Tax Insider for May 26
4 min read

Tax Insider for May 26

While the state economists are bullish on migration trends recovering, they acknowledge the economy and revenue stream will increasingly rely on the state serving as a place where businesses want to invest. The legislature is sending mixed policy signals on the future of pro-growth tax incentives.

Quiet(er) Week for Revenue Deliberations, But Not Completely Quiet: The committees toned down their workload this week as the House spent more time on the floor and the Senate, well, didn't find its way to convene on the floor. Still, the committees spent a good amount of time focusing on the issues likely to drive the remaining weeks of the session. In particular, the chambers are drawing a line in the stand on the state's tax incentive programs and setting up a debate in the Joint Committee on Tax Expenditures. See further down for more on that conflict.

Senate Schedules Hearings on Kicker Repeal: The Senate Finance & Revenue Committee has canceled most of its hearings since the walkout began. In fact, the committee has only actually met in five of its last 16 planned hearings. During its last hearing before the walkout began, however, Chair Mark Meek (D-Oregon City) committed to the committee's progressive members he would hold hearings on their proposals to retain the $5.5 billion personal income tax kicker for this biennium.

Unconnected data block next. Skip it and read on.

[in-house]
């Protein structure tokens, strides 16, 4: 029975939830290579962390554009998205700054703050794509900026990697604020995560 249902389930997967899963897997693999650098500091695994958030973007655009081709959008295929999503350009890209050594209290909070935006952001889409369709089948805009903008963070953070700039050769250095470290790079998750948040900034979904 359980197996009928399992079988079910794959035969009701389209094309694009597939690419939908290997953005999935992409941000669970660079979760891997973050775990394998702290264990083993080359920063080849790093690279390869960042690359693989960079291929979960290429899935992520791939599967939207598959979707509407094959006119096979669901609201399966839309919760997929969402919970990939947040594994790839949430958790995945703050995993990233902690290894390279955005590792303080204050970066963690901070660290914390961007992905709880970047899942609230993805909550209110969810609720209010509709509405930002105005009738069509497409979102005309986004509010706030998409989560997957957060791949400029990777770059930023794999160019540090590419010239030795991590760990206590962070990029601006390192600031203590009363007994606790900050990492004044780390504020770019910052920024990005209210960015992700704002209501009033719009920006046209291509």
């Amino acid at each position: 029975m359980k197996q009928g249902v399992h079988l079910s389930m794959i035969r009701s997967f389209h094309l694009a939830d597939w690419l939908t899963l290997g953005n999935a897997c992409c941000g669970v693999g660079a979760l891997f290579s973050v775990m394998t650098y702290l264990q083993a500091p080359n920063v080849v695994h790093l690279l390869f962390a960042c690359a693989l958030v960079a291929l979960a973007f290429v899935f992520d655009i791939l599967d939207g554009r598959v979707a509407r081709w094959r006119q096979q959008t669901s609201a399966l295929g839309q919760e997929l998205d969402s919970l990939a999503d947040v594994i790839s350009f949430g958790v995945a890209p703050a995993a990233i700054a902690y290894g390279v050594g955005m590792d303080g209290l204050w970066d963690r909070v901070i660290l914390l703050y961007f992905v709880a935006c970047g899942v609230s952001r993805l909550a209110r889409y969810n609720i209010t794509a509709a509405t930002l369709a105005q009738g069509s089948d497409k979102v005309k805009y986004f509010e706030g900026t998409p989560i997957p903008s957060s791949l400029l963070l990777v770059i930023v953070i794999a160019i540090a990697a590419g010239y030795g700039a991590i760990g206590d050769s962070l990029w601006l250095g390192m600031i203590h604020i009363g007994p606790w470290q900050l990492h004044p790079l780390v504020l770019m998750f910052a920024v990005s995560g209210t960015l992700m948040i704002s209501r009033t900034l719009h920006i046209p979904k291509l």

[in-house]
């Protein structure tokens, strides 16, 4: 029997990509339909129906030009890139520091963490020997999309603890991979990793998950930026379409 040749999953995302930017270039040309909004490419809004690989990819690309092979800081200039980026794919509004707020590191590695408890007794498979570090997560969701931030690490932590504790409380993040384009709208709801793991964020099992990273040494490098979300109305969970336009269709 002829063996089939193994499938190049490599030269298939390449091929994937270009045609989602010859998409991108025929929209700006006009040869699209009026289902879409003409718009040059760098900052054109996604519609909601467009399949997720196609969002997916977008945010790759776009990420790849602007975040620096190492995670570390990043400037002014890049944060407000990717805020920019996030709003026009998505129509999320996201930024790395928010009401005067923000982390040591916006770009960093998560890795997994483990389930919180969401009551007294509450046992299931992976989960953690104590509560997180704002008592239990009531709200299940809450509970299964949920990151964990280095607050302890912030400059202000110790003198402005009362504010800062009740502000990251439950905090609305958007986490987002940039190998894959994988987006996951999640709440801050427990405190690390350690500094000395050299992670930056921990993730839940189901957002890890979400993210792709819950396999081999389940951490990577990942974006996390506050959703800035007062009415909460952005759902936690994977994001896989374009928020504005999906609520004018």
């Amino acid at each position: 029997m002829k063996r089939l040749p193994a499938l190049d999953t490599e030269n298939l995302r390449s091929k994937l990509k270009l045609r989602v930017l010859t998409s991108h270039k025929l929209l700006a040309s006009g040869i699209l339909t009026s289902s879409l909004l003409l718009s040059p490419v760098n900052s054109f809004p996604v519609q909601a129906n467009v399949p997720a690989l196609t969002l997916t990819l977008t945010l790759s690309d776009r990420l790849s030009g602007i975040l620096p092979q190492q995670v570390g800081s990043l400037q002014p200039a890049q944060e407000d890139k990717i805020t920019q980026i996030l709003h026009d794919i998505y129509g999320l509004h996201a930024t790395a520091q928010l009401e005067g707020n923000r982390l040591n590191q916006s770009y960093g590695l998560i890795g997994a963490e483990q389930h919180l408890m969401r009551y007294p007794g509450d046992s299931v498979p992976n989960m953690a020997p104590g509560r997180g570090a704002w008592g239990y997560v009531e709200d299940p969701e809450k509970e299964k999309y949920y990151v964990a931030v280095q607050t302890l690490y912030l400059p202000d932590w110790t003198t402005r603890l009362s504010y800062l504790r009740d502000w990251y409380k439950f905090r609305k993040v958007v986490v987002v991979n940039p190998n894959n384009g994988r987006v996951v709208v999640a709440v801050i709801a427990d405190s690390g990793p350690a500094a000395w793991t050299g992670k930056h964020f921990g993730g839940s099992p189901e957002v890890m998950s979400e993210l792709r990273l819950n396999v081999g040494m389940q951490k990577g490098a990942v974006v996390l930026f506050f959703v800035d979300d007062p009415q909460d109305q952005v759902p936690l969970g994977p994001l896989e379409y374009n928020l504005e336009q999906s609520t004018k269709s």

The politics in the building changed drastically since that commitment, but the committee is moving forward with public hearings on the chamber's bills to withhold the kicker on Wednesday, May 31. SB 502 changes the close-of-session revenue forecast to account for the current estimated revenues. SB 774 prospectively repeals the statutory kicker provisions. And SJR 26 refers a constitutional amendment to voters repealing the personal income tax kicker (although it keeps the corporate kicker's dedication to public schools).

I try to avoid speaking in definitives, especially with a month to go in the session, but the kicker seems a little different. It takes a two-thirds majority vote to retain the kicker, the same threshold for quorum in either chamber. Considering the inability to obtain a quorum, let alone pass any measures in the Senate, it seems there is no universe where the legislature could find the votes to give these ideas any oxygen.

This post is for subscribers of Tax Insider

Contact us for more information about our premium newsletter products